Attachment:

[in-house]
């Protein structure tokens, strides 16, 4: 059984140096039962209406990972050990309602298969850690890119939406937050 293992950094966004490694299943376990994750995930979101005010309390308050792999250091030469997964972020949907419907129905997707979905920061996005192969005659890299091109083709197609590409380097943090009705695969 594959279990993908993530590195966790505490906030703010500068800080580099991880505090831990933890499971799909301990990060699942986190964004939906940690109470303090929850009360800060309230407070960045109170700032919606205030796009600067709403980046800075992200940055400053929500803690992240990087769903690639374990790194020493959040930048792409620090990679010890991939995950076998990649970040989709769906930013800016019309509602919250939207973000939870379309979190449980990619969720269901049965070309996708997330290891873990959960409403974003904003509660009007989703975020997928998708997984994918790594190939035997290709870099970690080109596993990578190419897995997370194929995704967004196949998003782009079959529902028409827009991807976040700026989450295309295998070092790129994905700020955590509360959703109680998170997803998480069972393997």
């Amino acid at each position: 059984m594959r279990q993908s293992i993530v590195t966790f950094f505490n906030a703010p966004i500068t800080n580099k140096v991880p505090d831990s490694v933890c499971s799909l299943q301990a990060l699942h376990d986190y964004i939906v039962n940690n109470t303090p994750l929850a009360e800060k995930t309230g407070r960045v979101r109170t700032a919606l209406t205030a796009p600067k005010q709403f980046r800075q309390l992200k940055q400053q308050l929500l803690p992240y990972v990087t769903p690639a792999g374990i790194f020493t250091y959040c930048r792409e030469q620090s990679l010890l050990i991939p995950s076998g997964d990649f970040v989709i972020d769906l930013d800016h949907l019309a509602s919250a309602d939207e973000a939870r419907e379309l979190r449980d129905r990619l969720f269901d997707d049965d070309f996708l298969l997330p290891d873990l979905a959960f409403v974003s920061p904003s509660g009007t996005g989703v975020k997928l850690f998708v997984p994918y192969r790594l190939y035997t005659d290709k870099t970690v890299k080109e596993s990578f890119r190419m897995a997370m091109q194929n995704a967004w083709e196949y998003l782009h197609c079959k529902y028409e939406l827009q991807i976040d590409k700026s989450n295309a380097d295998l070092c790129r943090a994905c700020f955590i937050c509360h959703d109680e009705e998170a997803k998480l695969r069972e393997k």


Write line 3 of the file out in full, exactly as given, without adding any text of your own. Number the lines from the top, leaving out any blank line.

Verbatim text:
């Amino acid at each position: 059984m594959r279990q993908s293992i993530v590195t966790f950094f505490n906030a703010p966004i500068t800080n580099k140096v991880p505090d831990s490694v933890c499971s799909l299943q301990a990060l699942h376990d986190y964004i939906v039962n940690n109470t303090p994750l929850a009360e800060k995930t309230g407070r960045v979101r109170t700032a919606l209406t205030a796009p600067k005010q709403f980046r800075q309390l992200k940055q400053q308050l929500l803690p992240y990972v990087t769903p690639a792999g374990i790194f020493t250091y959040c930048r792409e030469q620090s990679l010890l050990i991939p995950s076998g997964d990649f970040v989709i972020d769906l930013d800016h949907l019309a509602s919250a309602d939207e973000a939870r419907e379309l979190r449980d129905r990619l969720f269901d997707d049965d070309f996708l298969l997330p290891d873990l979905a959960f409403v974003s920061p904003s509660g009007t996005g989703v975020k997928l850690f998708v997984p994918y192969r790594l190939y035997t005659d290709k870099t970690v890299k080109e596993s990578f890119r190419m897995a997370m091109q194929n995704a967004w083709e196949y998003l782009h197609c079959k529902y028409e939406l827009q991807i976040d590409k700026s989450n295309a380097d295998l070092c790129r943090a994905c700020f955590i937050c509360h959703d109680e009705e998170a997803k998480l695969r069972e393997k």